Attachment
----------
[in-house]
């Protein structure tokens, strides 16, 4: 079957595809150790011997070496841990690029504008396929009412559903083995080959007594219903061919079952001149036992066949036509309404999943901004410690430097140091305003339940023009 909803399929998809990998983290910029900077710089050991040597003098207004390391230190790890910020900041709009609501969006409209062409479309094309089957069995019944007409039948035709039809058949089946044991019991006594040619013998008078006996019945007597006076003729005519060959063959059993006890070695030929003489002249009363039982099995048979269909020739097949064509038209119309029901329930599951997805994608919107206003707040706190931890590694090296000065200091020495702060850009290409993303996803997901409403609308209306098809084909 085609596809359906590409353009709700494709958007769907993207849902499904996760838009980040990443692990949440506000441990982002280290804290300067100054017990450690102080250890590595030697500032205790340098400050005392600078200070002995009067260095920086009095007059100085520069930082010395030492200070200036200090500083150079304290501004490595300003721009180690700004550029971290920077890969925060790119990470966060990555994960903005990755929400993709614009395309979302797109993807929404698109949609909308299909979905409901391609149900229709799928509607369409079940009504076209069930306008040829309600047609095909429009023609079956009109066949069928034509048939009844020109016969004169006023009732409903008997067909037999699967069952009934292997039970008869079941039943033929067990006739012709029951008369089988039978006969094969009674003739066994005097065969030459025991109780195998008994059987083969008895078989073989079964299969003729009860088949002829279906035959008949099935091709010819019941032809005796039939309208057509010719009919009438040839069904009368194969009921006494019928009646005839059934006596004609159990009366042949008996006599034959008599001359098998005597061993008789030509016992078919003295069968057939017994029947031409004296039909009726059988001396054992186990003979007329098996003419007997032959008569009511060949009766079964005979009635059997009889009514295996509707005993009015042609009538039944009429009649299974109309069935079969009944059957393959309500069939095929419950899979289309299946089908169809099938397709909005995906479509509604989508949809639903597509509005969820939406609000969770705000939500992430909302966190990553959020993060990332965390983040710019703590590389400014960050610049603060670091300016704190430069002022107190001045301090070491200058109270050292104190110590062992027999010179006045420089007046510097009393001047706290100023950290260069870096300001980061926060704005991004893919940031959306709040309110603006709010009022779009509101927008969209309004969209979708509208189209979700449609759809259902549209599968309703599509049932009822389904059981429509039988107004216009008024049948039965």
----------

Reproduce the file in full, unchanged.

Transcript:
[in-house]
């Protein structure tokens, strides 16, 4: 079957595809150790011997070496841990690029504008396929009412559903083995080959007594219903061919079952001149036992066949036509309404999943901004410690430097140091305003339940023009 909803399929998809990998983290910029900077710089050991040597003098207004390391230190790890910020900041709009609501969006409209062409479309094309089957069995019944007409039948035709039809058949089946044991019991006594040619013998008078006996019945007597006076003729005519060959063959059993006890070695030929003489002249009363039982099995048979269909020739097949064509038209119309029901329930599951997805994608919107206003707040706190931890590694090296000065200091020495702060850009290409993303996803997901409403609308209306098809084909 085609596809359906590409353009709700494709958007769907993207849902499904996760838009980040990443692990949440506000441990982002280290804290300067100054017990450690102080250890590595030697500032205790340098400050005392600078200070002995009067260095920086009095007059100085520069930082010395030492200070200036200090500083150079304290501004490595300003721009180690700004550029971290920077890969925060790119990470966060990555994960903005990755929400993709614009395309979302797109993807929404698109949609909308299909979905409901391609149900229709799928509607369409079940009504076209069930306008040829309600047609095909429009023609079956009109066949069928034509048939009844020109016969004169006023009732409903008997067909037999699967069952009934292997039970008869079941039943033929067990006739012709029951008369089988039978006969094969009674003739066994005097065969030459025991109780195998008994059987083969008895078989073989079964299969003729009860088949002829279906035959008949099935091709010819019941032809005796039939309208057509010719009919009438040839069904009368194969009921006494019928009646005839059934006596004609159990009366042949008996006599034959008599001359098998005597061993008789030509016992078919003295069968057939017994029947031409004296039909009726059988001396054992186990003979007329098996003419007997032959008569009511060949009766079964005979009635059997009889009514295996509707005993009015042609009538039944009429009649299974109309069935079969009944059957393959309500069939095929419950899979289309299946089908169809099938397709909005995906479509509604989508949809639903597509509005969820939406609000969770705000939500992430909302966190990553959020993060990332965390983040710019703590590389400014960050610049603060670091300016704190430069002022107190001045301090070491200058109270050292104190110590062992027999010179006045420089007046510097009393001047706290100023950290260069870096300001980061926060704005991004893919940031959306709040309110603006709010009022779009509101927008969209309004969209979708509208189209979700449609759809259902549209599968309703599509049932009822389904059981429509039988107004216009008024049948039965």